High Lift Kit FAQs - DDM Garage Doors Blog

Posted June 16th, 2017 at 1:27 pm by Sales Team

A GIF of a high lift track conversion.
An image indicating the high lift measurement in red with a question mark.

1: How much does a high lift kit cost?

A custom high lift from DDM typically costs $200 – $350, this does not include an operator. Whereas, with an operator, the cost is $600 – $750. In addition to the kit cost, expect shipping costs of $50 – $100. Sometimes the shipping cost may be more if the kit is pre-assembled or includes extra hardware. Note: these price ranges are estimates, NOT guarantees.

2: How long does it take to receive the high lift kit?

On average, DDM receives 20-25 high lift inquiries every week. When we receive an inquiry, we look it over and judge based on our 35 years of experience, whether there are any measurements or specs of concern. We will often contact customers if something looks unusual so as to confirm that we have all of the correct information. If the measurements are reasonable, and the customer contacts us soon after receiving the email quote, the turn-around time can be as quick as 1-2 days. Once the kit ships from our warehouse, shipping time within the lower 48 states is usually 1-4 business days. Expect longer transit time for Hawaii/Alaska, or if shipping internationally.

3: How high can I mount my high lift assembly?

Our custom high lift program designs each high lift assembly with the shaft mounted four inches away from the ceiling and jamb. This is to allow sufficient space for the standard high lift cable drum which has an outer diameter of almost 6″. This will place your horizontal tracks 7.75″ – 8.75″ away from the ceiling. On assemblies with more than 54″ of high lift, the horizontal tracks will be closer to 10″ away from the ceiling because they require even larger drums. In reality, the tracks can usually extend another inch or two without any problem. However, we cannot guarantee the door will operate without issue.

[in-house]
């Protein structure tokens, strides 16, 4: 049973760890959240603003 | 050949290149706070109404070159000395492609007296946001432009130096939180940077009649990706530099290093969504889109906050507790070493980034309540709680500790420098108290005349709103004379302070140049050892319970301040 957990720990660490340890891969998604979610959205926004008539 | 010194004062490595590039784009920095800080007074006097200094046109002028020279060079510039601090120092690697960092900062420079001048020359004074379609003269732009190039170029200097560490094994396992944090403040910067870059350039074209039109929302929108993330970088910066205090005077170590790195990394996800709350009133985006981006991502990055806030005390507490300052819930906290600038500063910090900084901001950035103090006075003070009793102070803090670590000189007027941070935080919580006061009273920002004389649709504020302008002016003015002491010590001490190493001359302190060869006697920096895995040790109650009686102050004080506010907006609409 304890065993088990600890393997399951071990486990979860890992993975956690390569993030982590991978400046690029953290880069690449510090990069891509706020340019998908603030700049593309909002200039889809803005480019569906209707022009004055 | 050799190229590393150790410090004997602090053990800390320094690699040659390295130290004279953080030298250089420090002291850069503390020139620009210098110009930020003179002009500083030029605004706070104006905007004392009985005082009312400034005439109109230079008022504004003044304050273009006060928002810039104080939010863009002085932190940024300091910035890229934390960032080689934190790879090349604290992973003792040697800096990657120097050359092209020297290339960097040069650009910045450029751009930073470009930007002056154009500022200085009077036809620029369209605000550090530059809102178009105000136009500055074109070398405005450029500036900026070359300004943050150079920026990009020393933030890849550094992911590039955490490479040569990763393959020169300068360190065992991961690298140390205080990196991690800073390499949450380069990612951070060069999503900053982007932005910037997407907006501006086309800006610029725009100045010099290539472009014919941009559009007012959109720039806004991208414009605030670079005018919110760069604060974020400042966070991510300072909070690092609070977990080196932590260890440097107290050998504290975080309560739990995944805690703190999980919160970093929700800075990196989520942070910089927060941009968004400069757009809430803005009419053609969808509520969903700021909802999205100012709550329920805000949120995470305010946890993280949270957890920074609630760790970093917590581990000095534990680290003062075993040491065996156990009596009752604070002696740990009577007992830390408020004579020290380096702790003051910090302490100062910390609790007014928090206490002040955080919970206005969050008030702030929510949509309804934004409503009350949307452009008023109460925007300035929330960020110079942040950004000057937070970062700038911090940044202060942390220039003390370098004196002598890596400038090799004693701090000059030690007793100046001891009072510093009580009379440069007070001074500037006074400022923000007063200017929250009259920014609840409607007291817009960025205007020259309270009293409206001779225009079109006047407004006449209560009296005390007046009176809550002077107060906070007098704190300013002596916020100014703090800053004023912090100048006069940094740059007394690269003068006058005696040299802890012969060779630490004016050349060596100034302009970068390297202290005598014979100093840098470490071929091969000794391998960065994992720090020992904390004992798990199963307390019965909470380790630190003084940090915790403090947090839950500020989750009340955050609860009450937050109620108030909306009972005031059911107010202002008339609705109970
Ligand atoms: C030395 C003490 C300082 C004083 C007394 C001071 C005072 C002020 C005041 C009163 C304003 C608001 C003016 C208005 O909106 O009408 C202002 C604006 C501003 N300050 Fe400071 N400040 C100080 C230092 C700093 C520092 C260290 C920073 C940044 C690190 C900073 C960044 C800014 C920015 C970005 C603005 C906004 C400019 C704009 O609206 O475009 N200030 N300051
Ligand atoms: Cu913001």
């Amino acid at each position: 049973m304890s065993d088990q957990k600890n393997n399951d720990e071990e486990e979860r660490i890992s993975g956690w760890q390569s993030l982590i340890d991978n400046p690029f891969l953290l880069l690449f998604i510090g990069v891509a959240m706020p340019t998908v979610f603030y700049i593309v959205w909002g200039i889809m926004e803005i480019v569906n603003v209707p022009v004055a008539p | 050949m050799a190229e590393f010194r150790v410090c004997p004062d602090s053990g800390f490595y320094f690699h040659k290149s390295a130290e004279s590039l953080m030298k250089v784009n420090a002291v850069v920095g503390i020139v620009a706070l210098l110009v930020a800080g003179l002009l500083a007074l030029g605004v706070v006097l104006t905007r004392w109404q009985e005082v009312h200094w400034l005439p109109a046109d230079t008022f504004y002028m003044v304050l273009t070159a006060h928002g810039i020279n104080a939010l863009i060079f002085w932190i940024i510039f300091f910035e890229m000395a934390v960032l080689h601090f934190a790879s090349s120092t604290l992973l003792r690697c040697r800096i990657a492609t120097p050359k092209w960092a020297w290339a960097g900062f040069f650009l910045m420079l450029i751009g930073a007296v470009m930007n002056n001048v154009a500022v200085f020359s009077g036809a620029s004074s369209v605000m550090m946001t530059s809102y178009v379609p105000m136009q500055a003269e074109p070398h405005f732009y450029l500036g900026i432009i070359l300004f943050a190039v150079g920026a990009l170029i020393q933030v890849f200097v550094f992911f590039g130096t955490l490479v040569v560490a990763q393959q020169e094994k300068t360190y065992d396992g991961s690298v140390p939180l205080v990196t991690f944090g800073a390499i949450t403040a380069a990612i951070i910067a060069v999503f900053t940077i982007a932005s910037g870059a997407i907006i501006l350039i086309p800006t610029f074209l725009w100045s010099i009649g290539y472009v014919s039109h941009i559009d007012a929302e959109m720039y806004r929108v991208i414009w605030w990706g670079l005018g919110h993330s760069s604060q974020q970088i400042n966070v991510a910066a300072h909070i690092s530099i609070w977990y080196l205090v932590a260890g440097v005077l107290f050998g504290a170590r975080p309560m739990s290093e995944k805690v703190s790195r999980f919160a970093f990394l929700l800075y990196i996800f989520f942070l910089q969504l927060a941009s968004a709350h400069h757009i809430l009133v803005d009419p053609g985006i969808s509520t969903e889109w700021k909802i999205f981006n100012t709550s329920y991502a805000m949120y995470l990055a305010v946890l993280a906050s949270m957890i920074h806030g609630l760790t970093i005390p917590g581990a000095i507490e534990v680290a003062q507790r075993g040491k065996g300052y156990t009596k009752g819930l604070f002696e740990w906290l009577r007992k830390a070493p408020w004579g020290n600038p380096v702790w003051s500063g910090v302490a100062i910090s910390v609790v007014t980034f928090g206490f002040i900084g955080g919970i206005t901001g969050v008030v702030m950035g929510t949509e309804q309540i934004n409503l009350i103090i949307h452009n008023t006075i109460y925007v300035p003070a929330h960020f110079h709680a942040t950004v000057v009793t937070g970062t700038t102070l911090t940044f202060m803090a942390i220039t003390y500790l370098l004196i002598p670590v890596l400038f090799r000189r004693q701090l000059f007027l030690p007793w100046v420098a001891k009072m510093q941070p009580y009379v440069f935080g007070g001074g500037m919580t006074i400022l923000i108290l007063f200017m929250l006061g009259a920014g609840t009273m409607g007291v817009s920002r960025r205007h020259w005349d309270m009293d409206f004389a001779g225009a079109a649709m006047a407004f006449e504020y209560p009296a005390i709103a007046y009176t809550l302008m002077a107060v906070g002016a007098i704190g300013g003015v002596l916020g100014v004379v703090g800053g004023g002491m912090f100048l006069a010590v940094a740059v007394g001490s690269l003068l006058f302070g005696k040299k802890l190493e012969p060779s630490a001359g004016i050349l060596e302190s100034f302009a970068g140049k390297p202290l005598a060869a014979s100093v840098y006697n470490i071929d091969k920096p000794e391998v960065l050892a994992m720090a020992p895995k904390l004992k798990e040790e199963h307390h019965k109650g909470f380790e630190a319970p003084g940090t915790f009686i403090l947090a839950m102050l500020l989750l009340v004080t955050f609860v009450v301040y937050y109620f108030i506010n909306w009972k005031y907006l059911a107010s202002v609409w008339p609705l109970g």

https://ddmgaragedoors.com/blog/2016/01/11/high-lift-how-high-can-i-go/

4: What does it mean to have a “balanced door”?

A “balanced door” is one that stays on the floor when closed. It remains at rest when in the middle of its travel and stays up when opened fully. This will be the case if you have the correct springs that are wound the correct number of turns. If your springs are correct, but you still have problems balancing the door, you can usually adjust the springs accordingly, up to ½ turn in either direction. If you still have balance issues, check the cable timing on the drum. On a high lift assembly with the correct cables installed, the cable should begin wrapping on the flat portion of the drum as the top roller of the door begins rolling on the horizontal tracks. If your cable does not perform this way, then the cable is either too short or the installation was not proper.

https://ddmgaragedoors.com/blog/2015/11/03/a-balanced-garage-door/

5: Can I reuse the springs from my previous application?

Most customers understand that standard length cables will need to be changed out for longer cables on a high lift assembly. However, it’s a common misconception that the springs can be reused. Because the vertical portion of the door travel is now extended, there is not an immediate weight offload into the horizontal tracks. The springs need additional turns to account for the extra distance and extra stationary weight (see question 6). However, simply applying more turns to your current springs will not work. This is because the force of the springs will be too great when the door is in the closed position, and it will not close all the way. Instead, you need to purchase springs that are specifically sized for the new setup.

https://ddmgaragedoors.com/blog/2015/11/12/common-high-lift-problems/

6: Why do high lift systems require more turns on the springs?

When the door is in the open position on a standard lift setup, almost 100% of the door weight is sitting in the horizontal tracks. This allows the springs to be almost fully unwound. There is about ½ turn on the springs just to hold tension on the cables. Once a high lift kit is installed, and the tracks are modified, the door will be still only open to just past the opening. Instead of sitting fully horizontal, a portion of the door will be held in a vertical position. Therefore, a percentage of the door weight still needs to be held by the springs. The new larger springs, requiring additional turns, hold this extra weight. Depending on the amount of high lift installed, it could be as much as 2-4 extra full turns. This is also a reason that the previous springs cannot be reused (see question 5).